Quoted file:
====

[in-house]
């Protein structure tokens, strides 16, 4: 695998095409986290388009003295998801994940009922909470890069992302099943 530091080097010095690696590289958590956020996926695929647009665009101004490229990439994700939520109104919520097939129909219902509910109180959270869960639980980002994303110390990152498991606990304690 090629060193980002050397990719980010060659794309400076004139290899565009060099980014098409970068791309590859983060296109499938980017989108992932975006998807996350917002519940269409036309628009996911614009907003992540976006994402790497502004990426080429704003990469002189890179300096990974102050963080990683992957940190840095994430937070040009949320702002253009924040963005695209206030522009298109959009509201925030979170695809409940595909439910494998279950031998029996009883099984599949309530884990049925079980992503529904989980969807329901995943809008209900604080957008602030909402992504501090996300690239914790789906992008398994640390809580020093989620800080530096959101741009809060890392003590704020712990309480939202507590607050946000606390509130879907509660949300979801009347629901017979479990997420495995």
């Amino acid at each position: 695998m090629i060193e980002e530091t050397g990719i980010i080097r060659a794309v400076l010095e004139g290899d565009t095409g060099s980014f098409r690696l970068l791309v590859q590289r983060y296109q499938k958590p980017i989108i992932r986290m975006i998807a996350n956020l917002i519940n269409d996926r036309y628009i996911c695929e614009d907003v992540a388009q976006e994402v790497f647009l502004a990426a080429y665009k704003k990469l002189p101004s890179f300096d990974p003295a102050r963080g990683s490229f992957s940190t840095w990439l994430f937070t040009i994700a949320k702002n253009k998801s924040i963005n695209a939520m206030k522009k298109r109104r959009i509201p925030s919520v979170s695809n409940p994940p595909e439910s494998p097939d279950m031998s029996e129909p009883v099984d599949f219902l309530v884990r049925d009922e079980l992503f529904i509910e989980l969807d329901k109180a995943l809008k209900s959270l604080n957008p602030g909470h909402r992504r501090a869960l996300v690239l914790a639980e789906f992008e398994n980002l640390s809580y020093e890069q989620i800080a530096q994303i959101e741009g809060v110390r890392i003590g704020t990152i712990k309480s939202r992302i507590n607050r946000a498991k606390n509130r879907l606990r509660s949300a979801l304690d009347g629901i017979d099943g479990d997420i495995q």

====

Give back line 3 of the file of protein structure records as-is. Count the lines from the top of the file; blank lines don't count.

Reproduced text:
């Amino acid at each position: 695998m090629i060193e980002e530091t050397g990719i980010i080097r060659a794309v400076l010095e004139g290899d565009t095409g060099s980014f098409r690696l970068l791309v590859q590289r983060y296109q499938k958590p980017i989108i992932r986290m975006i998807a996350n956020l917002i519940n269409d996926r036309y628009i996911c695929e614009d907003v992540a388009q976006e994402v790497f647009l502004a990426a080429y665009k704003k990469l002189p101004s890179f300096d990974p003295a102050r963080g990683s490229f992957s940190t840095w990439l994430f937070t040009i994700a949320k702002n253009k998801s924040i963005n695209a939520m206030k522009k298109r109104r959009i509201p925030s919520v979170s695809n409940p994940p595909e439910s494998p097939d279950m031998s029996e129909p009883v099984d599949f219902l309530v884990r049925d009922e079980l992503f529904i509910e989980l969807d329901k109180a995943l809008k209900s959270l604080n957008p602030g909470h909402r992504r501090a869960l996300v690239l914790a639980e789906f992008e398994n980002l640390s809580y020093e890069q989620i800080a530096q994303i959101e741009g809060v110390r890392i003590g704020t990152i712990k309480s939202r992302i507590n607050r946000a498991k606390n509130r879907l606990r509660s949300a979801l304690d009347g629901i017979d099943g479990d997420i495995q």